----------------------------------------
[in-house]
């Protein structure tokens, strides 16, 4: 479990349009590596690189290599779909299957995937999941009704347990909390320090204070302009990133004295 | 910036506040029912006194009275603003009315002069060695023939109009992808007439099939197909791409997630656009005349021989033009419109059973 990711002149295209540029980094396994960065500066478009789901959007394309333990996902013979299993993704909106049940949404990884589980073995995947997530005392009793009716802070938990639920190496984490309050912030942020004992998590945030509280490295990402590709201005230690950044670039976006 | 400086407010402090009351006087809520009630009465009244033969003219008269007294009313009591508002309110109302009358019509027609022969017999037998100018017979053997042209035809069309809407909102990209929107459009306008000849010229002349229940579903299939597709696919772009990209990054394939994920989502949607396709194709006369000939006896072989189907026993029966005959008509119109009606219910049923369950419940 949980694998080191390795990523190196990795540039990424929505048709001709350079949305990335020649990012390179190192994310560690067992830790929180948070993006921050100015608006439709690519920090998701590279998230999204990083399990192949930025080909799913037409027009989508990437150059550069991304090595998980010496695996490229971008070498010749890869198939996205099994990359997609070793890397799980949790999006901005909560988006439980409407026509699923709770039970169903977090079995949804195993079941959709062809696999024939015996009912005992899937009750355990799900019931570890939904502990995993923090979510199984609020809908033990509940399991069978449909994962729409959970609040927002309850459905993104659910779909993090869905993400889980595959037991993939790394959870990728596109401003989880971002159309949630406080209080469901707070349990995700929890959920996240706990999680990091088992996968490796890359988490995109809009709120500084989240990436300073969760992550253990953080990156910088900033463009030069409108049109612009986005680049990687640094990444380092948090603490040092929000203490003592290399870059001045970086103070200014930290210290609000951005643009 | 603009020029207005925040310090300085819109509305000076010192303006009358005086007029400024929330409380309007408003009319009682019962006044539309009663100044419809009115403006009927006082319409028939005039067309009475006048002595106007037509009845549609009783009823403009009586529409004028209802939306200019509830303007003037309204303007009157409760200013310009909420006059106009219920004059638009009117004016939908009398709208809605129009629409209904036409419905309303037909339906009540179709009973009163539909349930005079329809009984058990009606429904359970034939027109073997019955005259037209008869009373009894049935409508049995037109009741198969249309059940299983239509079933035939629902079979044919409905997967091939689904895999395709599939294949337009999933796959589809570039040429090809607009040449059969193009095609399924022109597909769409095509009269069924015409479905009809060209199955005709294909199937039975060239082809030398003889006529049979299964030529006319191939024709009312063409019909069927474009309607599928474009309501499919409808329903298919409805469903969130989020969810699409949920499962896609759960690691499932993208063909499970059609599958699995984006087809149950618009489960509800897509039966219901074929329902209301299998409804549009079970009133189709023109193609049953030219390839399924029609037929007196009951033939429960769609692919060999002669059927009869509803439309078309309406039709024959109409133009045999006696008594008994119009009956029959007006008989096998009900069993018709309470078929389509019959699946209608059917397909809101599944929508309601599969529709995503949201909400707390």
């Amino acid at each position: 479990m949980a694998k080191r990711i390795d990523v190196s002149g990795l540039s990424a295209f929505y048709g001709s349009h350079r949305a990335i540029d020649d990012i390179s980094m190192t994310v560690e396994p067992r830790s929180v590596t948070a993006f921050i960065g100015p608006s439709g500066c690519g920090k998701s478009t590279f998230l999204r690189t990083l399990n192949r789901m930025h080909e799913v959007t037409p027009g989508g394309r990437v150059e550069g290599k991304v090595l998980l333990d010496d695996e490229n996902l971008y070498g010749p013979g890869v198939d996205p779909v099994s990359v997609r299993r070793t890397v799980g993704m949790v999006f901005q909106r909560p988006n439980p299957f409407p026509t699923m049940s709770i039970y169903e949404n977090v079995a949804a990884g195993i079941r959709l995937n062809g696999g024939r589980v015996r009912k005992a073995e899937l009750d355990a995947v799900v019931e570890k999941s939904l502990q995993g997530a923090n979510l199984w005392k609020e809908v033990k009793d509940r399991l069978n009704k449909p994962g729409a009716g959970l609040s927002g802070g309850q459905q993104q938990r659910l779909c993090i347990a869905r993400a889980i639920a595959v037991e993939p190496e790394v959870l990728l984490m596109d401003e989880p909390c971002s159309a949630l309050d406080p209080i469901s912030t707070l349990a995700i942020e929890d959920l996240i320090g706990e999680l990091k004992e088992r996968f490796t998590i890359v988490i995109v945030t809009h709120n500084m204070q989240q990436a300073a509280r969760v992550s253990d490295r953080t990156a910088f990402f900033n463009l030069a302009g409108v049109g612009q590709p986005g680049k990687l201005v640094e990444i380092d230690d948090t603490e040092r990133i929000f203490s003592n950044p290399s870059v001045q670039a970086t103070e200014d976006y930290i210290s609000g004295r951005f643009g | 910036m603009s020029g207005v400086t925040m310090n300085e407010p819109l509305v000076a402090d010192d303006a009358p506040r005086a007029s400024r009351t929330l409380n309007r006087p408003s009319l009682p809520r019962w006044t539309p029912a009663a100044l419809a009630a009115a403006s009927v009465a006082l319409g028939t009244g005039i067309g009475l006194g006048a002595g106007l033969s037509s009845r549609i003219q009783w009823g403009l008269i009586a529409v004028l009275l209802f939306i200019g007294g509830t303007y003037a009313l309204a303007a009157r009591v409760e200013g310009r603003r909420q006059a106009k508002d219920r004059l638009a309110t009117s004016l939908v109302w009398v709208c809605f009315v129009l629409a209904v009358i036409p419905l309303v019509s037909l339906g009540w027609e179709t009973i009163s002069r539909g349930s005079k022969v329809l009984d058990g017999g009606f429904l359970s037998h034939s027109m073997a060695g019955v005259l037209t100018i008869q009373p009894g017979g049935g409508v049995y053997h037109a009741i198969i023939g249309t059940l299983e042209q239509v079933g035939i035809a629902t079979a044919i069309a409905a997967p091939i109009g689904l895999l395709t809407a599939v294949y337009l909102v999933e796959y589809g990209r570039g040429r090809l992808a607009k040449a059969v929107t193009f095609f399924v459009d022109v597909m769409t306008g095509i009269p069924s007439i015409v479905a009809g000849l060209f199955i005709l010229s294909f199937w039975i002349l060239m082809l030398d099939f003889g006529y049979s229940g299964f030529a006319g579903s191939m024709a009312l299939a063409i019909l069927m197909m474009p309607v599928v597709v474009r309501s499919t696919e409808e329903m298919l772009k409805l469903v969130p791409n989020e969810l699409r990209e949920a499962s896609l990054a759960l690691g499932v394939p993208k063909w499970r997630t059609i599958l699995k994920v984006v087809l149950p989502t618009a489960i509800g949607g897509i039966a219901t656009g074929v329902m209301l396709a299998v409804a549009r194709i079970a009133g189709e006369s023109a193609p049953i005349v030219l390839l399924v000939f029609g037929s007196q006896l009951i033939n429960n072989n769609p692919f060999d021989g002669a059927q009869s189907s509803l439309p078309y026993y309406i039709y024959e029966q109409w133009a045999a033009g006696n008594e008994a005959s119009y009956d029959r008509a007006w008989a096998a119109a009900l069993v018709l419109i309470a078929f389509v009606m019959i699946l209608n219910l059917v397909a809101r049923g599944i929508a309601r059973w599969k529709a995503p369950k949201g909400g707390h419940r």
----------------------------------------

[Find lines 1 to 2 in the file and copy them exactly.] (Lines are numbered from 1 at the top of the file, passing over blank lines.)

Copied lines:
[in-house]
């Protein structure tokens, strides 16, 4: 479990349009590596690189290599779909299957995937999941009704347990909390320090204070302009990133004295 | 910036506040029912006194009275603003009315002069060695023939109009992808007439099939197909791409997630656009005349021989033009419109059973 990711002149295209540029980094396994960065500066478009789901959007394309333990996902013979299993993704909106049940949404990884589980073995995947997530005392009793009716802070938990639920190496984490309050912030942020004992998590945030509280490295990402590709201005230690950044670039976006 | 400086407010402090009351006087809520009630009465009244033969003219008269007294009313009591508002309110109302009358019509027609022969017999037998100018017979053997042209035809069309809407909102990209929107459009306008000849010229002349229940579903299939597709696919772009990209990054394939994920989502949607396709194709006369000939006896072989189907026993029966005959008509119109009606219910049923369950419940 949980694998080191390795990523190196990795540039990424929505048709001709350079949305990335020649990012390179190192994310560690067992830790929180948070993006921050100015608006439709690519920090998701590279998230999204990083399990192949930025080909799913037409027009989508990437150059550069991304090595998980010496695996490229971008070498010749890869198939996205099994990359997609070793890397799980949790999006901005909560988006439980409407026509699923709770039970169903977090079995949804195993079941959709062809696999024939015996009912005992899937009750355990799900019931570890939904502990995993923090979510199984609020809908033990509940399991069978449909994962729409959970609040927002309850459905993104659910779909993090869905993400889980595959037991993939790394959870990728596109401003989880971002159309949630406080209080469901707070349990995700929890959920996240706990999680990091088992996968490796890359988490995109809009709120500084989240990436300073969760992550253990953080990156910088900033463009030069409108049109612009986005680049990687640094990444380092948090603490040092929000203490003592290399870059001045970086103070200014930290210290609000951005643009 | 603009020029207005925040310090300085819109509305000076010192303006009358005086007029400024929330409380309007408003009319009682019962006044539309009663100044419809009115403006009927006082319409028939005039067309009475006048002595106007037509009845549609009783009823403009009586529409004028209802939306200019509830303007003037309204303007009157409760200013310009909420006059106009219920004059638009009117004016939908009398709208809605129009629409209904036409419905309303037909339906009540179709009973009163539909349930005079329809009984058990009606429904359970034939027109073997019955005259037209008869009373009894049935409508049995037109009741198969249309059940299983239509079933035939629902079979044919409905997967091939689904895999395709599939294949337009999933796959589809570039040429090809607009040449059969193009095609399924022109597909769409095509009269069924015409479905009809060209199955005709294909199937039975060239082809030398003889006529049979299964030529006319191939024709009312063409019909069927474009309607599928474009309501499919409808329903298919409805469903969130989020969810699409949920499962896609759960690691499932993208063909499970059609599958699995984006087809149950618009489960509800897509039966219901074929329902209301299998409804549009079970009133189709023109193609049953030219390839399924029609037929007196009951033939429960769609692919060999002669059927009869509803439309078309309406039709024959109409133009045999006696008594008994119009009956029959007006008989096998009900069993018709309470078929389509019959699946209608059917397909809101599944929508309601599969529709995503949201909400707390």